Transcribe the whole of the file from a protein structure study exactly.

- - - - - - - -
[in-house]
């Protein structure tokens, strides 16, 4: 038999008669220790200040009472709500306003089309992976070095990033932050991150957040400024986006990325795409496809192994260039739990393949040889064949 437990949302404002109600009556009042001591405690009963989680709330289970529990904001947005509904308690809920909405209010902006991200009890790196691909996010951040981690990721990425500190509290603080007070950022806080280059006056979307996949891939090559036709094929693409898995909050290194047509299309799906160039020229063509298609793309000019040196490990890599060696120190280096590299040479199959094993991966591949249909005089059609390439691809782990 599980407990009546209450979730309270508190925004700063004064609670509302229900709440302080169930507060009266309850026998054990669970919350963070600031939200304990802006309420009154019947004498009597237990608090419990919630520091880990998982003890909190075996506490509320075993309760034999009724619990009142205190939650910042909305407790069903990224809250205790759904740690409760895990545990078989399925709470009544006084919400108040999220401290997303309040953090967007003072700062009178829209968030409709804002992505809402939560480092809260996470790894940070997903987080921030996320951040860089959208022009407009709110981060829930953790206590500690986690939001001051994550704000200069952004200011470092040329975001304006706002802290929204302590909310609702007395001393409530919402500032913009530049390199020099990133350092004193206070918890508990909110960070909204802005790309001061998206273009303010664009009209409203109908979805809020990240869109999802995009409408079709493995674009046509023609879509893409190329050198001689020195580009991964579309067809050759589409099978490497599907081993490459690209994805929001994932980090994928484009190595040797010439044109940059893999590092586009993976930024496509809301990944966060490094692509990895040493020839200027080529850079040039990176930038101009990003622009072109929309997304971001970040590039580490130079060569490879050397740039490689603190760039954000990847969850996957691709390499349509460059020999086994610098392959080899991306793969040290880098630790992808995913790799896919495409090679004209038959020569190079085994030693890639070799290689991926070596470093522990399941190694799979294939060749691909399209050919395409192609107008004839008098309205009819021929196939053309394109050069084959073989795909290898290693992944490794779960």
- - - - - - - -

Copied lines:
[in-house]
């Protein structure tokens, strides 16, 4: 038999008669220790200040009472709500306003089309992976070095990033932050991150957040400024986006990325795409496809192994260039739990393949040889064949 437990949302404002109600009556009042001591405690009963989680709330289970529990904001947005509904308690809920909405209010902006991200009890790196691909996010951040981690990721990425500190509290603080007070950022806080280059006056979307996949891939090559036709094929693409898995909050290194047509299309799906160039020229063509298609793309000019040196490990890599060696120190280096590299040479199959094993991966591949249909005089059609390439691809782990 599980407990009546209450979730309270508190925004700063004064609670509302229900709440302080169930507060009266309850026998054990669970919350963070600031939200304990802006309420009154019947004498009597237990608090419990919630520091880990998982003890909190075996506490509320075993309760034999009724619990009142205190939650910042909305407790069903990224809250205790759904740690409760895990545990078989399925709470009544006084919400108040999220401290997303309040953090967007003072700062009178829209968030409709804002992505809402939560480092809260996470790894940070997903987080921030996320951040860089959208022009407009709110981060829930953790206590500690986690939001001051994550704000200069952004200011470092040329975001304006706002802290929204302590909310609702007395001393409530919402500032913009530049390199020099990133350092004193206070918890508990909110960070909204802005790309001061998206273009303010664009009209409203109908979805809020990240869109999802995009409408079709493995674009046509023609879509893409190329050198001689020195580009991964579309067809050759589409099978490497599907081993490459690209994805929001994932980090994928484009190595040797010439044109940059893999590092586009993976930024496509809301990944966060490094692509990895040493020839200027080529850079040039990176930038101009990003622009072109929309997304971001970040590039580490130079060569490879050397740039490689603190760039954000990847969850996957691709390499349509460059020999086994610098392959080899991306793969040290880098630790992808995913790799896919495409090679004209038959020569190079085994030693890639070799290689991926070596470093522990399941190694799979294939060749691909399209050919395409192609107008004839008098309205009819021929196939053309394109050069084959073989795909290898290693992944490794779960």